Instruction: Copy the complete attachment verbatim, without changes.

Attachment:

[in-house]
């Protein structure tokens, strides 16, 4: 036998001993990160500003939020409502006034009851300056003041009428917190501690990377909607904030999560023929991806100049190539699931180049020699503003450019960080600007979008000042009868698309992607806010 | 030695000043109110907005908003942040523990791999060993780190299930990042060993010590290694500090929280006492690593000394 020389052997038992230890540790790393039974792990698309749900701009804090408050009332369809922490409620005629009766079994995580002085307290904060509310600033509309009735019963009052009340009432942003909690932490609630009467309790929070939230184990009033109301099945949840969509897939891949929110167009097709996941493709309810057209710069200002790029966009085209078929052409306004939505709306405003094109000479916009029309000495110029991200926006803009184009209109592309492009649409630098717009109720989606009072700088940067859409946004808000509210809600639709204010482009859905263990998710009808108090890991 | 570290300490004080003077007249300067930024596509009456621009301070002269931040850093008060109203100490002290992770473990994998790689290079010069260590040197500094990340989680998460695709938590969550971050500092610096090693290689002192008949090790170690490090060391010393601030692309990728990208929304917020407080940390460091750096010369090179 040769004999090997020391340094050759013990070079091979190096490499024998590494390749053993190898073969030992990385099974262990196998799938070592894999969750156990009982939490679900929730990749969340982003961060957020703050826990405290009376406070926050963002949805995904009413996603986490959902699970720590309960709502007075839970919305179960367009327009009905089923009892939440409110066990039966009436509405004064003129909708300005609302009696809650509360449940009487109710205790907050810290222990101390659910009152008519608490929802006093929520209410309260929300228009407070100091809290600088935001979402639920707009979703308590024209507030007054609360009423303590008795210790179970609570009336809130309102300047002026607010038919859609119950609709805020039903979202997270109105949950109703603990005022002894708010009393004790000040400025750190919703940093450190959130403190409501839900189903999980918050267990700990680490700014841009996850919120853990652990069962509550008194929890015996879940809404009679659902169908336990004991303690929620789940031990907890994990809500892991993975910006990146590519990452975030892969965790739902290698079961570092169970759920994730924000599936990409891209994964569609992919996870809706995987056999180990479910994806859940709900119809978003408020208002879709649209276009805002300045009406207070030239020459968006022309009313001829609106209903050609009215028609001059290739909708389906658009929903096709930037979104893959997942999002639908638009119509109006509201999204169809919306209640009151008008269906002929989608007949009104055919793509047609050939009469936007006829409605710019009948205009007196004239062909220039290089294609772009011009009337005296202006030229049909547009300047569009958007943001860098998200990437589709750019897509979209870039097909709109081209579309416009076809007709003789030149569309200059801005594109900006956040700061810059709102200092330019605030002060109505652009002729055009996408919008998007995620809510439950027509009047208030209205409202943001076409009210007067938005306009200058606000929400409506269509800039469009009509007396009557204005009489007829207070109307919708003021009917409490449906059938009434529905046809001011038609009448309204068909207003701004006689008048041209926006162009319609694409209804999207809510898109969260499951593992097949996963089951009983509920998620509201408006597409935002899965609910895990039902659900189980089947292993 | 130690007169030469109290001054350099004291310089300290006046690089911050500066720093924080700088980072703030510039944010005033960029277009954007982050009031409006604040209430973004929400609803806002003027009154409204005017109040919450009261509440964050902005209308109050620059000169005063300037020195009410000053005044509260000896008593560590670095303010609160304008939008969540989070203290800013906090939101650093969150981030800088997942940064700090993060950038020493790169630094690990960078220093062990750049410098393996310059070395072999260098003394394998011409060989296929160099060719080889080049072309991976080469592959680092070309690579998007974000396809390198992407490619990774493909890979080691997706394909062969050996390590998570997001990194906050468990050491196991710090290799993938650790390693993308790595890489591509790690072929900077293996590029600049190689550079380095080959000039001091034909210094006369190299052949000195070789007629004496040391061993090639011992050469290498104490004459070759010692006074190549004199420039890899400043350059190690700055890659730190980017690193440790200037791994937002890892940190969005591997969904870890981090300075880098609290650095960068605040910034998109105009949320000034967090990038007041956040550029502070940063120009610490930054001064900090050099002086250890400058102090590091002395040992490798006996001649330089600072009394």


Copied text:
[in-house]
């Protein structure tokens, strides 16, 4: 036998001993990160500003939020409502006034009851300056003041009428917190501690990377909607904030999560023929991806100049190539699931180049020699503003450019960080600007979008000042009868698309992607806010 | 030695000043109110907005908003942040523990791999060993780190299930990042060993010590290694500090929280006492690593000394 020389052997038992230890540790790393039974792990698309749900701009804090408050009332369809922490409620005629009766079994995580002085307290904060509310600033509309009735019963009052009340009432942003909690932490609630009467309790929070939230184990009033109301099945949840969509897939891949929110167009097709996941493709309810057209710069200002790029966009085209078929052409306004939505709306405003094109000479916009029309000495110029991200926006803009184009209109592309492009649409630098717009109720989606009072700088940067859409946004808000509210809600639709204010482009859905263990998710009808108090890991 | 570290300490004080003077007249300067930024596509009456621009301070002269931040850093008060109203100490002290992770473990994998790689290079010069260590040197500094990340989680998460695709938590969550971050500092610096090693290689002192008949090790170690490090060391010393601030692309990728990208929304917020407080940390460091750096010369090179 040769004999090997020391340094050759013990070079091979190096490499024998590494390749053993190898073969030992990385099974262990196998799938070592894999969750156990009982939490679900929730990749969340982003961060957020703050826990405290009376406070926050963002949805995904009413996603986490959902699970720590309960709502007075839970919305179960367009327009009905089923009892939440409110066990039966009436509405004064003129909708300005609302009696809650509360449940009487109710205790907050810290222990101390659910009152008519608490929802006093929520209410309260929300228009407070100091809290600088935001979402639920707009979703308590024209507030007054609360009423303590008795210790179970609570009336809130309102300047002026607010038919859609119950609709805020039903979202997270109105949950109703603990005022002894708010009393004790000040400025750190919703940093450190959130403190409501839900189903999980918050267990700990680490700014841009996850919120853990652990069962509550008194929890015996879940809404009679659902169908336990004991303690929620789940031990907890994990809500892991993975910006990146590519990452975030892969965790739902290698079961570092169970759920994730924000599936990409891209994964569609992919996870809706995987056999180990479910994806859940709900119809978003408020208002879709649209276009805002300045009406207070030239020459968006022309009313001829609106209903050609009215028609001059290739909708389906658009929903096709930037979104893959997942999002639908638009119509109006509201999204169809919306209640009151008008269906002929989608007949009104055919793509047609050939009469936007006829409605710019009948205009007196004239062909220039290089294609772009011009009337005296202006030229049909547009300047569009958007943001860098998200990437589709750019897509979209870039097909709109081209579309416009076809007709003789030149569309200059801005594109900006956040700061810059709102200092330019605030002060109505652009002729055009996408919008998007995620809510439950027509009047208030209205409202943001076409009210007067938005306009200058606000929400409506269509800039469009009509007396009557204005009489007829207070109307919708003021009917409490449906059938009434529905046809001011038609009448309204068909207003701004006689008048041209926006162009319609694409209804999207809510898109969260499951593992097949996963089951009983509920998620509201408006597409935002899965609910895990039902659900189980089947292993 | 130690007169030469109290001054350099004291310089300290006046690089911050500066720093924080700088980072703030510039944010005033960029277009954007982050009031409006604040209430973004929400609803806002003027009154409204005017109040919450009261509440964050902005209308109050620059000169005063300037020195009410000053005044509260000896008593560590670095303010609160304008939008969540989070203290800013906090939101650093969150981030800088997942940064700090993060950038020493790169630094690990960078220093062990750049410098393996310059070395072999260098003394394998011409060989296929160099060719080889080049072309991976080469592959680092070309690579998007974000396809390198992407490619990774493909890979080691997706394909062969050996390590998570997001990194906050468990050491196991710090290799993938650790390693993308790595890489591509790690072929900077293996590029600049190689550079380095080959000039001091034909210094006369190299052949000195070789007629004496040391061993090639011992050469290498104490004459070759010692006074190549004199420039890899400043350059190690700055890659730190980017690193440790200037791994937002890892940190969005591997969904870890981090300075880098609290650095960068605040910034998109105009949320000034967090990038007041956040550029502070940063120009610490930054001064900090050099002086250890400058102090590091002395040992490798006996001649330089600072009394």